I read with some interest a story this week about the Amarillo City Council approving a contract with American Airlines that sets up direct flights between Amarillo and Phoenix, Ariz.

The non-stop flights begin in April. The contract will be for one year; American Airlines will decide at the end of that year whether to extend it depending on its profitability.

My sincere hope is that American keeps the jets in the air between AMA and PHX.

Rick Husband Amarillo International Airport has been a favored lure for the city as an economic development tool. The Amarillo Economic Development Corporation once subsidized American Airlines jet service between AMA and Dallas Fort-Worth International Airport; AEDC took a portion of the sales tax revenue it collects and paid the airline to maintain jet service.

AEDC eventually ended the subsidy. The airline dropped jet service for a brief period, but since has restored full jet service to DFW. It now will fly jets out of Amarillo to Phoenix Sky Harbor Airport.

I’ve long touted the value of Amarillo’s air service to my friends and colleagues for as long as I have lived here. We don’t have many air carriers serving this community — American, Southwest and United. But two of those carriers, American and United, have plenty of international flights. When you depart AMA aboard either of those carriers, you are essentially just one stop away from connecting to flights that will take you anywhere on Earth.

Southwest is a highly profitable regional carrier and AMA gets service not just to Dallas Love Field, but also non-stop jet service to Las Vegas, Nev.

While much of our attention — mine included — has focused on downtown revival and on the extensive highway reconstruction along Interstates 40 and 27 as well as on Loop 335, we also can look with considerable pride at the airport that serves the Texas Panhandle.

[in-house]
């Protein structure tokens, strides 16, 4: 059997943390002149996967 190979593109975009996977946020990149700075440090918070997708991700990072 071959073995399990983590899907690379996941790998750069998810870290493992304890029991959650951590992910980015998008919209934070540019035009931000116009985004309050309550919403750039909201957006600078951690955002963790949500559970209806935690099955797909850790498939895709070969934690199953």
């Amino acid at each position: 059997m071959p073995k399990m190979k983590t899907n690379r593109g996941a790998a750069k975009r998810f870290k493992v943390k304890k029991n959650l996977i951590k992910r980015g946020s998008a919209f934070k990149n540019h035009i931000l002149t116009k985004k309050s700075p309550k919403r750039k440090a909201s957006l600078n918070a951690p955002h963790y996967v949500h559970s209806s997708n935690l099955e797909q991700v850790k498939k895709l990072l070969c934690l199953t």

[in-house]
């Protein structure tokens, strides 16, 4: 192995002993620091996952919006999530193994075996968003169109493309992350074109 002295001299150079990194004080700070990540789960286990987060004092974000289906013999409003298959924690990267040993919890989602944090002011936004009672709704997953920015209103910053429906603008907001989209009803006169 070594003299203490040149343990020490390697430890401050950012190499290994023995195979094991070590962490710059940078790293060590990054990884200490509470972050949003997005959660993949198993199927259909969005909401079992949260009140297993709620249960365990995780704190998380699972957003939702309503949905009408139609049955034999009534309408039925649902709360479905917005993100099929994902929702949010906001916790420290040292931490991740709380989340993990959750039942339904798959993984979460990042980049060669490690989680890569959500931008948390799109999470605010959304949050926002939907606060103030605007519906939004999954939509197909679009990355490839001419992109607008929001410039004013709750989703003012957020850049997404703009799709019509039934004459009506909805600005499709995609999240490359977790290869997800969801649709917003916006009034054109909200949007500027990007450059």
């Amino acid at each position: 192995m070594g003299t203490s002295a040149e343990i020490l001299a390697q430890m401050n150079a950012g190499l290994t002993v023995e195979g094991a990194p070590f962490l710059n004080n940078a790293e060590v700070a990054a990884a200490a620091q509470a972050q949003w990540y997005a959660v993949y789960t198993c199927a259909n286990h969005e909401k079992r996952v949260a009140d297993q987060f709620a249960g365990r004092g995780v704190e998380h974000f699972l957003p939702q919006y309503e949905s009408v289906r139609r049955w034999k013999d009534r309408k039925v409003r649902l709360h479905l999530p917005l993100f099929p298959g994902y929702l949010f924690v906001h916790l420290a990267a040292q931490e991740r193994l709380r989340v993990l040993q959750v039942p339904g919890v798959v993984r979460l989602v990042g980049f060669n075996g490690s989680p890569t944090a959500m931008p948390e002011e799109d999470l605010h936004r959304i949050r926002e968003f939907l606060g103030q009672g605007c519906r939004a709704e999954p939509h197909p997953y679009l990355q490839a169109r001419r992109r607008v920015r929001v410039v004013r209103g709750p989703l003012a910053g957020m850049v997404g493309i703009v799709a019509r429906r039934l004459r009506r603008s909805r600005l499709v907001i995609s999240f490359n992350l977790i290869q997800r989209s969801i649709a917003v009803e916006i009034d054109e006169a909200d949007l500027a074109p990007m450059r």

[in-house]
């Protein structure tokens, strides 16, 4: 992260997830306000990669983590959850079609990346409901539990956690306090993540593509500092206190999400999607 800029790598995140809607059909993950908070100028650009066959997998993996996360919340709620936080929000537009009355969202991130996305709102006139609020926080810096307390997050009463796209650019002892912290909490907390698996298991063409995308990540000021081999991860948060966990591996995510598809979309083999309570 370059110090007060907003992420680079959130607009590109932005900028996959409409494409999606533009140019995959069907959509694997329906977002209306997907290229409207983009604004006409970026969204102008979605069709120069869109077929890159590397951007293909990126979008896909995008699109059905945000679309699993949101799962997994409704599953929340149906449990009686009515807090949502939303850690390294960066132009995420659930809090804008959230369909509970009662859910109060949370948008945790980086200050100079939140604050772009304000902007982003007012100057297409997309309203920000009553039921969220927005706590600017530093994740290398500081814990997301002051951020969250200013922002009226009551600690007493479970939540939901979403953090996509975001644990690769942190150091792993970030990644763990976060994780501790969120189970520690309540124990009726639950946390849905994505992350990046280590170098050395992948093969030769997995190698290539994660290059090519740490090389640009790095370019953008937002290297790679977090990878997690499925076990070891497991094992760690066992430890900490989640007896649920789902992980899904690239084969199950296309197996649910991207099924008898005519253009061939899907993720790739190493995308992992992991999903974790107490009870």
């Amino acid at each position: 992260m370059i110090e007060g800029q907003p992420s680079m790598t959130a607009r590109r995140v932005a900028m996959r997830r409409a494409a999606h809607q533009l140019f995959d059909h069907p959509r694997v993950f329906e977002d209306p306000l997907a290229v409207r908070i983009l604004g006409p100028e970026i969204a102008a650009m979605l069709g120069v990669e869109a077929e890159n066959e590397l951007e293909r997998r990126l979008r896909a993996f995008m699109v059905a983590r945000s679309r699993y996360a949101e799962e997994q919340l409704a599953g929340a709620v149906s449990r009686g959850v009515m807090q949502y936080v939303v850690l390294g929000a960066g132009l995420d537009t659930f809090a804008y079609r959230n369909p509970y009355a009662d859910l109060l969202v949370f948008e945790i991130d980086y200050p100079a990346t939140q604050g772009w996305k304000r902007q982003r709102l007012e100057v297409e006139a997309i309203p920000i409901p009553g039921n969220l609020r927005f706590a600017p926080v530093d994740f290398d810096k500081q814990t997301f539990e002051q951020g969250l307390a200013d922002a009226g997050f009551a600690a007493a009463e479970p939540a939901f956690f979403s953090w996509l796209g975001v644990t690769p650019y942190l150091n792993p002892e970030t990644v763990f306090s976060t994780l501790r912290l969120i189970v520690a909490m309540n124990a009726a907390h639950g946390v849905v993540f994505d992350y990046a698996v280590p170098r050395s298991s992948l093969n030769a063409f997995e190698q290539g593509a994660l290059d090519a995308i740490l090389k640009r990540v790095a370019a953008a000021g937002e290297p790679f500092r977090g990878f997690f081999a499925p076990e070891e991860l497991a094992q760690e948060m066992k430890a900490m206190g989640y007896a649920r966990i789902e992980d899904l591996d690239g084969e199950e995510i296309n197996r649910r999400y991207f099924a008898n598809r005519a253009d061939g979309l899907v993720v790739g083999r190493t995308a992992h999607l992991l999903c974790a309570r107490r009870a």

I once spoke with Sarah Freese, the former aviation director at AMA, about the possibility of getting more carriers to serve this airport. She was hopeful at the time of attracting at least one more carrier. Freese has since moved on and I don’t know the status of the city’s effort to lure more carriers here. I hope it hasn’t withered away.

Amarillo’s airport remains a potentially big draw that will lead to the city’s brightening economic future.

Campaigning for city’s brighter future

Every now and then I get responses to my blog posts commenting on Amarillo’s progress from those who look a bit skeptically at what gets my attention.

I will post something hailing the development downtown. I like looking past the highway headaches we experience along Interstates 40 and 27. Then I get the responses from my fellow Panhandle residents who aren’t as supportive of what I see happening.

That’s their call. Just as my blog posts are my call.

I suppose it’s an unwritten policy of High Plains Blogger to offer positive commentary on Amarillo, where my wife and one of my sons and I have have lived for more than two decades.

I want the city to succeed. I have noticed a decidedly different approach from the city’s governing council regarding Amarillo’s growth and the role that municipal government is playing.

The council once operated under a policy of letting private enterprise carry the ball forward. The city took a more hands-off approach to public involvement. I assumed my post as editorial page editor of the Amarillo Globe-News in January 1995 and felt a decided slow-down of inertia at City Hall.

That appeared to change with the election of Debra McCartt as the city’s first female mayor. It continued through her time in the mayor’s office and was picked up by her successor, Paul Harpole. This past year, Ginger Nelson took over and seems set on continuing the city’s more proactive approach.

I fully support this form of “good government” and I will continue to use this blog as a forum to express that support.

Some of the more critical observers of Amarillo’s business activity perhaps think of this blog as a forum for a Pollyanna. If that’s the case, well, I would disagree in strong terms.

I’ve been known to toss a brick or two at local political interests when opportunities present themselves. I also have snooped around and found those opportunities hidden in places most folks cannot find.

I won’t assign nefarious motives just for the sake of stirring up trouble. To date, as I’ve watched the city move forward with downtown redevelopment and the myriad other initiatives under way throughout Amarillo, I remain in wholehearted support of what I consider to be a march toward a brighter future.